When Thompson committed the murder in 1967, the Parole Act of 1948 authorized the Board to grant parole to a prisoner only if it concluded:

that there is reasonable probability that * * * he will assume his proper and rightful place in society, without violation of the law, and that his release is not incompatible with the welfare of society. [ N.J.S.A. 30:4-123.14 (repealed)].

The second quoted test required the Board to determine whether the "punitive aspects' of the sentence had been accomplished, that is, whether the prisoner had served sufficient time in terms not only of society's need for adequate punishment but also of the prisoner's progress toward rehabilitation. In re Trantino Parole Application, 89 N.J. 347, 368 (1982). It was a determination to be made by the Parole Board because the sentencing court did not have the responsibility of making it in fixing sentence.

In 1979, the new Code of Criminal Justice was enacted, and the Parole Act of 1979 accompanied it, not only in time, but also in legislative design. An entirely new approach to sentencing appeared in the Code. State v. Roth, 95 N.J. 334 (1984); State v. Hodge, 95 N.J. 369 (1984). Among its elements were longer sentences and mandatory minimum terms, which gave sentencing courts the ability and thus the responsibility to sentence in such a way as to assure that the punitive purposes of the sentence would be served by the time the prisoner became

eligible for parole. In re Trantino Parole Application, 89 N.J. at 369-370.

In the accompanying Parole Act of 1979, the Board was no longer told to consider whether release was "compatible with the welfare of society.' Instead, its attention was directed solely to the question of the likelihood of recidivism. The new statute said:

An adult inmate shall be released on parole at the time of parole eligibility, unless [the Board finds] * * * by a preponderance of the evidence that there is a substantial likelihood that the inmate will commit a crime under the laws of this State if released. [ N.J.S.A. 30:4-123.53].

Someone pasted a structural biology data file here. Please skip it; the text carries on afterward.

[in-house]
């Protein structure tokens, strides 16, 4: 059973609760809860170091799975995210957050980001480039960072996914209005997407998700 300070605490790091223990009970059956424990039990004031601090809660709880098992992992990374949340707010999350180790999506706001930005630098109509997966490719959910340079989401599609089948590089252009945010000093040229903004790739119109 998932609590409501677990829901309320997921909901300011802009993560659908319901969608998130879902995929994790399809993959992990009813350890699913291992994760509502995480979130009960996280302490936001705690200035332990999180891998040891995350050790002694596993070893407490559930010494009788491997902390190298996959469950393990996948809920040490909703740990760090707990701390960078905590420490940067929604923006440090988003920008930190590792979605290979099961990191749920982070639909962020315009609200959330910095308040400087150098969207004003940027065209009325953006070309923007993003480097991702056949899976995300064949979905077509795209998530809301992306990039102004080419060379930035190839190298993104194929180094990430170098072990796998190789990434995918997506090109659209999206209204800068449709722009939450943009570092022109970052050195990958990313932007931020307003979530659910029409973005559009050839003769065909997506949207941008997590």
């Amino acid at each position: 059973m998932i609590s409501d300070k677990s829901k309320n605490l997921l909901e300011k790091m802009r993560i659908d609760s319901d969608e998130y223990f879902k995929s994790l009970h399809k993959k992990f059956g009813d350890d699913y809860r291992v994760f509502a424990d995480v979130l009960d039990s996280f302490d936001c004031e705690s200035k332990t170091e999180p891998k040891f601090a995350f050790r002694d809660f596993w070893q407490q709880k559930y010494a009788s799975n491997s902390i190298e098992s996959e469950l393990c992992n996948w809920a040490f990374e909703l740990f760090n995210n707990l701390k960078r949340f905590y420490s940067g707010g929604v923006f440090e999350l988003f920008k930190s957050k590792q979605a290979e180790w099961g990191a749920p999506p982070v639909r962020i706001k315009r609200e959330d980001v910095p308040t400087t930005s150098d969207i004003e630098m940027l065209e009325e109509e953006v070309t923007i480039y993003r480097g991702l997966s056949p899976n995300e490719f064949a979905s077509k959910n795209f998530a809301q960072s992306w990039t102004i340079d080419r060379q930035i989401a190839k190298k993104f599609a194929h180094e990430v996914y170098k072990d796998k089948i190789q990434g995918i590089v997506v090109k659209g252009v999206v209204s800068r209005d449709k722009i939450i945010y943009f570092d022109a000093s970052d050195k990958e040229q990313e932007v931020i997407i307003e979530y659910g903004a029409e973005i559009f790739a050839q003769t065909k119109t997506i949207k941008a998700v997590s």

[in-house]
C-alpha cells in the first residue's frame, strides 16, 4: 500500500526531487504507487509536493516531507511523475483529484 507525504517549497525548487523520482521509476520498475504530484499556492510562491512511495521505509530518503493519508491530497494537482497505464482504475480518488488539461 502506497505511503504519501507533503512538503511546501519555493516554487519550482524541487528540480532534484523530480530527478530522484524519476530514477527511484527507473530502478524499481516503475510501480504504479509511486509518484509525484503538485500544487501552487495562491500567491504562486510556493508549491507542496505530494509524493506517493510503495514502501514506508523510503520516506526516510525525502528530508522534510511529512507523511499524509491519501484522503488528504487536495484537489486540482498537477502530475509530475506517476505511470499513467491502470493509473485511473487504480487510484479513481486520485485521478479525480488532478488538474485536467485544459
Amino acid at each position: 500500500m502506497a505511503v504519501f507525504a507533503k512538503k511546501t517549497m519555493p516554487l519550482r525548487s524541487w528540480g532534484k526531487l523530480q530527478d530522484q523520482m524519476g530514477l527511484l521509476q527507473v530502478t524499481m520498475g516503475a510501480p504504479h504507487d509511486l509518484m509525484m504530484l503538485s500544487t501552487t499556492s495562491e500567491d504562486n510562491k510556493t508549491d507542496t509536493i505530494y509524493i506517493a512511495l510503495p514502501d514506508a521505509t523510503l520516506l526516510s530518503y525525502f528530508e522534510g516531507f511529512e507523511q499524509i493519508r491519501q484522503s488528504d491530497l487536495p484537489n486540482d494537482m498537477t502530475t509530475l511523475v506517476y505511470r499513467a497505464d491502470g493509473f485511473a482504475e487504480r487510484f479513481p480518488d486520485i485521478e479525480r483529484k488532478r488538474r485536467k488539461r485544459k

The difficulty was that if the Parole Board considered only recidivism with respect to preCode prisoners, then neither the original sentencing decision nor the subsequent parole decision would take into account the essential element of the punitive purposes of the sentence. As a result, the Supreme Court instructed the Parole Board that, with respect to preCode prisoners only, it was to continue to take into account, in deciding whether to release a prisoner on parole, the question whether the punitive purposes of the sentence had been accomplished. In re Trantino Parole Application, 89 N.J. at 373.

It is apparent that the 1979 Parole Act's regulations do not apply to preCode prisoners a body of penal law more onerous than that in existence at the time they committed their crimes. The continuing obligation of the Parole Board to consider the punitive aspects of a preCode sentence does not represent a change in the law. It is rather a continuation of preCode conditions without imposition of more onerous terms. See Royster v. Fauver, 775 F.2d 527 (3 Cir.1985), where the U.S. Court of Appeals reached the same conclusion.

The Parole Board's denial of parole to Thompson and establishment of a twelve-year future parole eligibility term were contained in a Notice of Decision which reviewed the history of the offense and the offender. It recognized that Thompson had an adequate disciplinary record, a good work and housing record and had made positive strides. It determined,

however, that those elements were insufficient to overcome the punitive aspects of the sentence for a brutal murder; that Thompson had not sufficiently developed insight into his anti-social behavior or achieved significant behavioral and attitude changes or rehabilitative development.

On these bases, the Parole Board concluded:

The Parole Board's determinations whether to grant parole are "impregnated with highly predictive and individualized discretionary appraisals.' Beckworth v. N.J. State Parole Bd., 62 N.J. 348, 359 (1973). They are not reversible except for arbitrariness, Monks v. N.J. State Parole Bd., 58 N.J. 238, 242 (1971), or abuse of discretion, State v. Lavelle, 54 N.J. 315, 322 (1969). On the basis of the Board's thorough consideration of Thompson, his history, his crime and his subsequent behavior, we have no basis upon which to criticize its judgment.

There is a suggestion in Thompson's brief that there is another and distinct ex post facto problem, this one arising out of the actual administration by the Board of the Trantino decision. The suggestion is that the Board uses the decision to justify delaying parole release for long enough to equalize the prison time served under preCode life sentences with the time served under Code life sentences with their lengthy parole ...